The Christian community of Lahore is outraged following the rape of a 12-year-old Christian girl who was kidnapped by a Muslim gang and repeatedly assaulted.
Muqadas Masih and her older sister Asma were returning home from work when Muqadas was kidnapped by two Muslim men and three women. They took her inside a school and the two men, identified as Ashraf Alias Achi and Ghaffor Alias Paida raped her repeatedly in turn. When they had finished, they abandoned the young girl.
Although Muquadas' family filed a complaint with local police, they have received threats from Muslim extremists if they do not withdraw the complaint.
Christian advocates have said Muslims often use sexual violence as a means of controlling the Christian population, especially women and girls.
"In Pakistan rape is used as an instrument of arbitrary power over Christian girls, who come from poor and marginalized families. It is a form of violence that wants to reiterate the submission to Muslims. The rest of society is not outraged because the victims mostly belong to religious minorities, who are the most vulnerable," explains Christian lawyer Sardar Mushtaq Gill, who heads LEAD (Legal Evangelical Association Development)
"Rarely rapists are punished."
But almost more horrifying is the lack of care appropriate care given to girls following such assaults.
"Rape victims face terrible difficulties; they do not receive adequate medical treatment for sexual assault. Many girls are traumatized and become depressed and in need of psychological assistance," continued Gill.
Religious minorities face extreme persecution in Pakistan. According to the persecution watchdog group Open Doors, Christians in particular "are caught in the crossfire between Islamic militant organizations that routinely target Christians, and an Islamizing culture that leaves Christians isolated from the rest of the population."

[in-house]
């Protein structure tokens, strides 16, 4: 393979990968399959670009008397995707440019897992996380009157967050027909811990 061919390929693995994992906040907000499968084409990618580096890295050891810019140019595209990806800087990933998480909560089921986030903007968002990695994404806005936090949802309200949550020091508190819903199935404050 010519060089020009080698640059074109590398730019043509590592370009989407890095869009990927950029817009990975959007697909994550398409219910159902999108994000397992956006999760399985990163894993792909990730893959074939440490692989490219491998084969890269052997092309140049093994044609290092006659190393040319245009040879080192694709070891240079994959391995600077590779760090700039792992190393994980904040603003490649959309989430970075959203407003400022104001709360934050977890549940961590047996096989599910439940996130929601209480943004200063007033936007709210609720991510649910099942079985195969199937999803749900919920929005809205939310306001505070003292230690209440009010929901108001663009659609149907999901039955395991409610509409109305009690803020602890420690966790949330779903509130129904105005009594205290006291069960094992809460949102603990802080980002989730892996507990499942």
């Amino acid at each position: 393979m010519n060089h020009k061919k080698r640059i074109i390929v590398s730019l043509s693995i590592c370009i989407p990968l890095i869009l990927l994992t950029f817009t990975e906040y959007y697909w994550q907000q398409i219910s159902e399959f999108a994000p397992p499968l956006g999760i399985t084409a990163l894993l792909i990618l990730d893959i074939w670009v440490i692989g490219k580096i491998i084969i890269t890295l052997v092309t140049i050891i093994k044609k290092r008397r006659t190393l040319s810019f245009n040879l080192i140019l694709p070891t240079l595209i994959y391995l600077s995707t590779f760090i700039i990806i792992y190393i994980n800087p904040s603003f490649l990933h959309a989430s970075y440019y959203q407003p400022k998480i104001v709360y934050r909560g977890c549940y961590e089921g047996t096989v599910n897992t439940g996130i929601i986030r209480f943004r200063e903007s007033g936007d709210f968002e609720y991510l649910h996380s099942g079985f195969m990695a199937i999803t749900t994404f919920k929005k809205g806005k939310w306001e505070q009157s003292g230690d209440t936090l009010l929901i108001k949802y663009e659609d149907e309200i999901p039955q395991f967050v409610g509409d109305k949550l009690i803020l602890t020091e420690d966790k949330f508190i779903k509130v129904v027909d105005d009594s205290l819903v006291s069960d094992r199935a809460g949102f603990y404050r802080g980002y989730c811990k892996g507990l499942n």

In addition, Pakistan's blasphemy laws have "devastating consequences for minorities, including Christians" and that Islamic extremism and organized corruption are two of the main sources of persecution.
"Women and girls from minority groups are particularly vulnerable, and sexual assaults against underage Christian girls by Muslim men continue to be reported," the group continued.
LEAD and other Christian organizations continue to fight for the rights of religious minorities within the country-an endeavor that often seems hopeless.
"We often get discouraged, as human rights abuses happen every minute of every day in Pakistan," explained one Open Doors aid worker.
"But if we can help even one persecuted citizen, it's a worthwhile endeavor. Only prayer is powerful enough to fight the monstrous abuses occurring within the country. "
"We will do everything so that this violence does not go unpunished," added Gill.